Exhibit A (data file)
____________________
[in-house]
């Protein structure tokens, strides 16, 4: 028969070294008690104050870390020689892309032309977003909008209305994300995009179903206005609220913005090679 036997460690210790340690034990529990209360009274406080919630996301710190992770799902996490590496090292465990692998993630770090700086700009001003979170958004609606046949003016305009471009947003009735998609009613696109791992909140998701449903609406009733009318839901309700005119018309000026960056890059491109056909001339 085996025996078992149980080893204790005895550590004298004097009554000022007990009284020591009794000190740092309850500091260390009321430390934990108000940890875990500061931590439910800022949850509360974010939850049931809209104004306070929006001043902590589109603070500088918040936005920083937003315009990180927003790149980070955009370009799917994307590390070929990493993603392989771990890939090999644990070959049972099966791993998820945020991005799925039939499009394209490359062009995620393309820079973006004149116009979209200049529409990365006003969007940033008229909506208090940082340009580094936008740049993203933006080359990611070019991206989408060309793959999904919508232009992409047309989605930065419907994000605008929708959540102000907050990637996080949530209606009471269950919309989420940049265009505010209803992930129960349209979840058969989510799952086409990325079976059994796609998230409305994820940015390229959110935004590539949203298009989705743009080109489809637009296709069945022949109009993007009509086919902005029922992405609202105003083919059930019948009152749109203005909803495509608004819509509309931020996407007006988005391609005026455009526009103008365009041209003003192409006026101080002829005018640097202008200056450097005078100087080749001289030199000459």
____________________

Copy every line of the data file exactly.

[in-house]
């Protein structure tokens, strides 16, 4: 028969070294008690104050870390020689892309032309977003909008209305994300995009179903206005609220913005090679 036997460690210790340690034990529990209360009274406080919630996301710190992770799902996490590496090292465990692998993630770090700086700009001003979170958004609606046949003016305009471009947003009735998609009613696109791992909140998701449903609406009733009318839901309700005119018309000026960056890059491109056909001339 085996025996078992149980080893204790005895550590004298004097009554000022007990009284020591009794000190740092309850500091260390009321430390934990108000940890875990500061931590439910800022949850509360974010939850049931809209104004306070929006001043902590589109603070500088918040936005920083937003315009990180927003790149980070955009370009799917994307590390070929990493993603392989771990890939090999644990070959049972099966791993998820945020991005799925039939499009394209490359062009995620393309820079973006004149116009979209200049529409990365006003969007940033008229909506208090940082340009580094936008740049993203933006080359990611070019991206989408060309793959999904919508232009992409047309989605930065419907994000605008929708959540102000907050990637996080949530209606009471269950919309989420940049265009505010209803992930129960349209979840058969989510799952086409990325079976059994796609998230409305994820940015390229959110935004590539949203298009989705743009080109489809637009296709069945022949109009993007009509086919902005029922992405609202105003083919059930019948009152749109203005909803495509608004819509509309931020996407007006988005391609005026455009526009103008365009041209003003192409006026101080002829005018640097202008200056450097005078100087080749001289030199000459």